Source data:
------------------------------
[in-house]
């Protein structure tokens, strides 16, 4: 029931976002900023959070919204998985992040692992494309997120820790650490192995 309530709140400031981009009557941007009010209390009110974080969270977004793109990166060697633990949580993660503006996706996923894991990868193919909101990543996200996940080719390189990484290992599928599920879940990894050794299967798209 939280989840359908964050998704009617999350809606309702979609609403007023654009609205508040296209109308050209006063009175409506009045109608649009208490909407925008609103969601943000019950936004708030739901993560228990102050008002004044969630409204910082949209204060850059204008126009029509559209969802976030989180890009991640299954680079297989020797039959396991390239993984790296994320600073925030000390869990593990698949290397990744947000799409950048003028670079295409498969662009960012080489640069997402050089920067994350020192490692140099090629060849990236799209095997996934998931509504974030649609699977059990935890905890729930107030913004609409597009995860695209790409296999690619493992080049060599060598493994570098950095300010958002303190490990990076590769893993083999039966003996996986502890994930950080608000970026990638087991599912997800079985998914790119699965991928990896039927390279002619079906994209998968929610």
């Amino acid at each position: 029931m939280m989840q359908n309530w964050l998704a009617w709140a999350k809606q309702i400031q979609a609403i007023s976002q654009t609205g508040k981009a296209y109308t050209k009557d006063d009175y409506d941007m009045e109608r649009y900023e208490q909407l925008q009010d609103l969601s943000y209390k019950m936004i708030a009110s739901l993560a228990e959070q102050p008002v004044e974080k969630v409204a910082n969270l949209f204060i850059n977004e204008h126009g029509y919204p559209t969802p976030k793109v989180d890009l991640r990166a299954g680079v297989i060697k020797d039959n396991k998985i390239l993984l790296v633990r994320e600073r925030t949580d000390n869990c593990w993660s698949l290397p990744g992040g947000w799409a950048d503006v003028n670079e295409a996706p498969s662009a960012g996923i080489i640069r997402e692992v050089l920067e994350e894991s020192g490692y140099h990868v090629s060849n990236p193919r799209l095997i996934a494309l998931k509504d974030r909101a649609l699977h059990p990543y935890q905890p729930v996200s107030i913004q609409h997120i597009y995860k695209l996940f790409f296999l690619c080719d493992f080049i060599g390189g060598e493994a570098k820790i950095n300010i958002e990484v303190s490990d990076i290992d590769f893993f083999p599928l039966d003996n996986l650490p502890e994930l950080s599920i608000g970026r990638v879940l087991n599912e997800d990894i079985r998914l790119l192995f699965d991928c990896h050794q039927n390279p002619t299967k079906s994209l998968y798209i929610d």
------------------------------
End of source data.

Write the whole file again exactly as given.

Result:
[in-house]
């Protein structure tokens, strides 16, 4: 029931976002900023959070919204998985992040692992494309997120820790650490192995 309530709140400031981009009557941007009010209390009110974080969270977004793109990166060697633990949580993660503006996706996923894991990868193919909101990543996200996940080719390189990484290992599928599920879940990894050794299967798209 939280989840359908964050998704009617999350809606309702979609609403007023654009609205508040296209109308050209006063009175409506009045109608649009208490909407925008609103969601943000019950936004708030739901993560228990102050008002004044969630409204910082949209204060850059204008126009029509559209969802976030989180890009991640299954680079297989020797039959396991390239993984790296994320600073925030000390869990593990698949290397990744947000799409950048003028670079295409498969662009960012080489640069997402050089920067994350020192490692140099090629060849990236799209095997996934998931509504974030649609699977059990935890905890729930107030913004609409597009995860695209790409296999690619493992080049060599060598493994570098950095300010958002303190490990990076590769893993083999039966003996996986502890994930950080608000970026990638087991599912997800079985998914790119699965991928990896039927390279002619079906994209998968929610």
């Amino acid at each position: 029931m939280m989840q359908n309530w964050l998704a009617w709140a999350k809606q309702i400031q979609a609403i007023s976002q654009t609205g508040k981009a296209y109308t050209k009557d006063d009175y409506d941007m009045e109608r649009y900023e208490q909407l925008q009010d609103l969601s943000y209390k019950m936004i708030a009110s739901l993560a228990e959070q102050p008002v004044e974080k969630v409204a910082n969270l949209f204060i850059n977004e204008h126009g029509y919204p559209t969802p976030k793109v989180d890009l991640r990166a299954g680079v297989i060697k020797d039959n396991k998985i390239l993984l790296v633990r994320e600073r925030t949580d000390n869990c593990w993660s698949l290397p990744g992040g947000w799409a950048d503006v003028n670079e295409a996706p498969s662009a960012g996923i080489i640069r997402e692992v050089l920067e994350e894991s020192g490692y140099h990868v090629s060849n990236p193919r799209l095997i996934a494309l998931k509504d974030r909101a649609l699977h059990p990543y935890q905890p729930v996200s107030i913004q609409h997120i597009y995860k695209l996940f790409f296999l690619c080719d493992f080049i060599g390189g060598e493994a570098k820790i950095n300010i958002e990484v303190s490990d990076i290992d590769f893993f083999p599928l039966d003996n996986l650490p502890e994930l950080s599920i608000g970026r990638v879940l087991n599912e997800d990894i079985r998914l790119l192995f699965d991928c990896h050794q039927n390279p002619t299967k079906s994209l998968y798209i929610d």